As I discovered in a Super Paper Mario minigame a couple days ago, it turns out the controller knows what "level" is. There's a minigame where you tilt the controller left and right to control Mario (the island is what tilts as you tilt the controller) as he tries to grab things from the sky that are falling, and avoiding thwomps and other bad things that are falling from the sky. If I hold the controller perfectly horizontal to the ground, Mario doesn't move.

In addition, one of the items you can use requires an action that basically tells you to tilt the controller a certain direction. I wasn't pointing the controller at the IR devices when I tilted the controller in either case.

While Wii Carpentry probably isn't going to happen anytime soon, the controller has a good idea of what's going on around it without the benefit of the IR sensors. The IR sensors are used primarly when pointing at something on-screen. There seems to be an accelerometer inside that measures accurately how fast you're, well... accelerating the controller. And based on the above, I'm guessing the accelerometer measures tilt in 3 dimensions, so it provides an absolute reference that way as well.

Re:Really. (1)

Khaed (544779) | more than 7 years ago | (#19843489)

There's a game in Zelda like that, called rollgoal. You have to roll a ball along these little blocks, like some sort of cheap game you'd buy for a kid you didn't like on a road trip, to get it from start to end. It is easily the most annoying part of Zelda: Twilight Princess. I'm not sure how they did that in the Gamecube version.

Re:Really. (1)

FleaPlus (6935) | more than 7 years ago | (#19843907)

And based on the above, I'm guessing the accelerometer measures tilt in 3 dimensions, so it provides an absolute reference that way as well.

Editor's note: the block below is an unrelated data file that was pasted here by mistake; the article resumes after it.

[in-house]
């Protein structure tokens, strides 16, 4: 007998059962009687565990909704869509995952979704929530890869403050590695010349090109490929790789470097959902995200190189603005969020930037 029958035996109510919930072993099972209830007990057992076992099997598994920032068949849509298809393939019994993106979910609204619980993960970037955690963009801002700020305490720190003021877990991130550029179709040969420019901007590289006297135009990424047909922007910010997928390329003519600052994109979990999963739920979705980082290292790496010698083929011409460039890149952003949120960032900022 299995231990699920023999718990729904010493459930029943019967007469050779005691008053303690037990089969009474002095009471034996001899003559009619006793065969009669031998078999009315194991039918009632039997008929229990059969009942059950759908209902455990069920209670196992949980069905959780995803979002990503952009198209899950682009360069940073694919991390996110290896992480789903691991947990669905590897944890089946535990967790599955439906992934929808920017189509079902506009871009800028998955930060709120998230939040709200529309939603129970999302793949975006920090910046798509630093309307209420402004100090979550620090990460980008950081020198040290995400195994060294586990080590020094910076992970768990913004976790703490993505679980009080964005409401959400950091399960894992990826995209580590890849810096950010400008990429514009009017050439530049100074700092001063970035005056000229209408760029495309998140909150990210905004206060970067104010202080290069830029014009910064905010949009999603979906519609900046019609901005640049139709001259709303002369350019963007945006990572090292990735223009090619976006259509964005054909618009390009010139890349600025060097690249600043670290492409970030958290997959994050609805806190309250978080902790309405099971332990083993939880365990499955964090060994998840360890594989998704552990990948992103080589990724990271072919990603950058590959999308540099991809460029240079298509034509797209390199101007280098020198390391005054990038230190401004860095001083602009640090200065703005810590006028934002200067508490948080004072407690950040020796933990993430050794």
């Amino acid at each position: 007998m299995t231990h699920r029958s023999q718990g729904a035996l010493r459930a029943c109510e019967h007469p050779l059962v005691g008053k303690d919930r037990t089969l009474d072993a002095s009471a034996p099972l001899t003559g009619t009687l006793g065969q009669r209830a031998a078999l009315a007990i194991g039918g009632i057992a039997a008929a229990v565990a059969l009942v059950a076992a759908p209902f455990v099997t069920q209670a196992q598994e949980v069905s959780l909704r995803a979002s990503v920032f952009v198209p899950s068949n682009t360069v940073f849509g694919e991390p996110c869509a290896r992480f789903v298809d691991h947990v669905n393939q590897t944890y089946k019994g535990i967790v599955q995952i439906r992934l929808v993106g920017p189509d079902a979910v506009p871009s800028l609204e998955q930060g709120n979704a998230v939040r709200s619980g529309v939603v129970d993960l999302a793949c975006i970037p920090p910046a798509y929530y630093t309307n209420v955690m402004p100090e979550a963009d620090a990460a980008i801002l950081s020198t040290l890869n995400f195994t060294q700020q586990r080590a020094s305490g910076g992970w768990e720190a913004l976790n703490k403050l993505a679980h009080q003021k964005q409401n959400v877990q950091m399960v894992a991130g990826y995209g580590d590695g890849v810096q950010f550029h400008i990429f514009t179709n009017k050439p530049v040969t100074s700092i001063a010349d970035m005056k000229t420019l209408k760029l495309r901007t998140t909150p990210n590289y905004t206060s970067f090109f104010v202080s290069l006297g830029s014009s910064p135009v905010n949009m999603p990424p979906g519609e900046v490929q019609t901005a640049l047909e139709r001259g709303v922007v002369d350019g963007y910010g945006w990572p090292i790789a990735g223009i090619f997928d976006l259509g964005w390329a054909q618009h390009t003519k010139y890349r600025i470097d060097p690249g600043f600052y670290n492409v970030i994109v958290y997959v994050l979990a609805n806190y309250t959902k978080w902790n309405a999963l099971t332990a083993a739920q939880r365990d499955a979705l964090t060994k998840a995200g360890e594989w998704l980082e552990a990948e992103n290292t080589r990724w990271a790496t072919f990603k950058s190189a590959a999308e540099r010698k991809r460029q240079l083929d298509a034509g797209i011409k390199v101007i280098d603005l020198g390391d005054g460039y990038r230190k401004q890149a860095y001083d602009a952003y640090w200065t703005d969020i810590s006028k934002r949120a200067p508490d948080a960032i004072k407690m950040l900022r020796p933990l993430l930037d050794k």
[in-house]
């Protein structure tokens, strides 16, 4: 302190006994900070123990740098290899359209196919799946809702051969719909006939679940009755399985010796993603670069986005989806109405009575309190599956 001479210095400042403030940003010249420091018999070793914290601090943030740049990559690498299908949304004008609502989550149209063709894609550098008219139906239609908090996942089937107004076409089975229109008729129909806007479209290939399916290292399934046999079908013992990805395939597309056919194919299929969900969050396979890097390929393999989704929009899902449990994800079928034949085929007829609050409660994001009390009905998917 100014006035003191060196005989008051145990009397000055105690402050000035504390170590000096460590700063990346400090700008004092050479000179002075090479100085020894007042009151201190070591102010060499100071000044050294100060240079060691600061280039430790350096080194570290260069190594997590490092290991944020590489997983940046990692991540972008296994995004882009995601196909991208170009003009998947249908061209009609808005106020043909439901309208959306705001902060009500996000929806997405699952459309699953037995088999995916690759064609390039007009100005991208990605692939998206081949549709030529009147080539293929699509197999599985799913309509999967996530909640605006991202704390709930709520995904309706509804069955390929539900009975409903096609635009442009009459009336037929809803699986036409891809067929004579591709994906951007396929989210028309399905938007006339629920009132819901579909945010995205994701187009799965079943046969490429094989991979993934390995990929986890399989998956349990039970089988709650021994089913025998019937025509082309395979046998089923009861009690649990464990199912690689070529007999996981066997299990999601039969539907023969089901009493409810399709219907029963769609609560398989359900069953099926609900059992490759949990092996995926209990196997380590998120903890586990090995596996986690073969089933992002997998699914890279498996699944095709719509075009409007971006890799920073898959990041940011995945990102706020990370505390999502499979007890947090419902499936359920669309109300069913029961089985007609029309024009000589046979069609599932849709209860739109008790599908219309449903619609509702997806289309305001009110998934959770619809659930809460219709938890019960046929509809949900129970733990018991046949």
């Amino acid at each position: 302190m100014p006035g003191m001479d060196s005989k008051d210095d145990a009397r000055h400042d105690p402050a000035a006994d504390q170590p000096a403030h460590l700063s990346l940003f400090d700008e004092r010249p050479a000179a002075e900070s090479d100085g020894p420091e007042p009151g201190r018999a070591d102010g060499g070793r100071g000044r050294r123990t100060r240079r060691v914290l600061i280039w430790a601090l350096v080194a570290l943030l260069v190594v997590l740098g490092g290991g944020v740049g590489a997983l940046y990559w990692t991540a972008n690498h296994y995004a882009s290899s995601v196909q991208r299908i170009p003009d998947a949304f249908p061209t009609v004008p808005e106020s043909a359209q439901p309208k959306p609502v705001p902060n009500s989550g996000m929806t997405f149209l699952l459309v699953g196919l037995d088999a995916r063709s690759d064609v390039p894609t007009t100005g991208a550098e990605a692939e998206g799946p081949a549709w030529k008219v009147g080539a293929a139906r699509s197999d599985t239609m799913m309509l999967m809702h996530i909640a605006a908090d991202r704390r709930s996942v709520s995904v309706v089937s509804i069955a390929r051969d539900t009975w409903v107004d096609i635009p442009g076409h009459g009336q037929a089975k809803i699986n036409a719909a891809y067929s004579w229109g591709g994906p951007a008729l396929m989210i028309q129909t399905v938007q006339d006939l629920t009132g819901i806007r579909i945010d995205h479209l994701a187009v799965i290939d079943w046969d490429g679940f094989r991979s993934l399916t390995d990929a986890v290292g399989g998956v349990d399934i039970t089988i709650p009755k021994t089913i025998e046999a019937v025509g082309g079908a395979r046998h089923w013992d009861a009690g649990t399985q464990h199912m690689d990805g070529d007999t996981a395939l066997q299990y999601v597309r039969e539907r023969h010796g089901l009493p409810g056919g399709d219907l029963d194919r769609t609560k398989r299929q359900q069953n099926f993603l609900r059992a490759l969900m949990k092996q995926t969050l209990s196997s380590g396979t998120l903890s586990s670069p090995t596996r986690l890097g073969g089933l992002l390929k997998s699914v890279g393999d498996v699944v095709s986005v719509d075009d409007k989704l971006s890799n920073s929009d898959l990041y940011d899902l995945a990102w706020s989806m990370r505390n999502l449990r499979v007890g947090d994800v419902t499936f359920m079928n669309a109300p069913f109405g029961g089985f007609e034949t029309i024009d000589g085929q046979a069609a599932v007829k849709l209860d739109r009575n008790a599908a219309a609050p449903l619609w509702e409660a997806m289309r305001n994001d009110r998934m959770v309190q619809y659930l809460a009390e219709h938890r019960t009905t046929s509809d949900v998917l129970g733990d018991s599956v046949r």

Yup. The accelerometers can measure the 9.8 m/s^2 downward acceleration from gravity in order to determine which way the ground is. The Excite Truck game also uses this quite a bit, as the primary control is tilting the Wii Remote left and right like a steering wheel. It works remarkably well.

You're Wrong (5, Insightful)

Alaren (682568) | more than 7 years ago | (#19842991)

Correct me if I'm wrong, but wiggling the Wii controller back and forth has replaced hitting the 'x' button. Wiggle it up and down for the 'y' button.

You're wrong, and should not be modded informative.

Perhaps more precisely, you're right about many games, but wrong about the Wiimote capabilities. Granted, probably my biggest disappointment with the Wii so far has been how developers have failed to spend sufficient time with the motion sensing. The sensors are quite responsive, and while Wii Sports Baseball is decent, the best example is Wii bowling (not coincidentally, one of the more popular Wii Sports games). If you twist your wrist even a little as you bowl, your ball will spin proportionally.

Now, a 1:1 duel-type game would probably require incredible feats of programming, but here's a secret for you: you are not a Jedi Knight. One-to-one lightsaber action is no way to make a game. Like it or not, most people have no idea how to wield a blade. I'm trying to remember the game back in the 90's that attempted this "realistic" combat... Die by the Sword maybe it was called? Anyhow, you could set the sword controls to "free form" and tell the sword where to go instead of which pre-set moves to perform, and as exciting as the idea was to me, the gameplay sucked.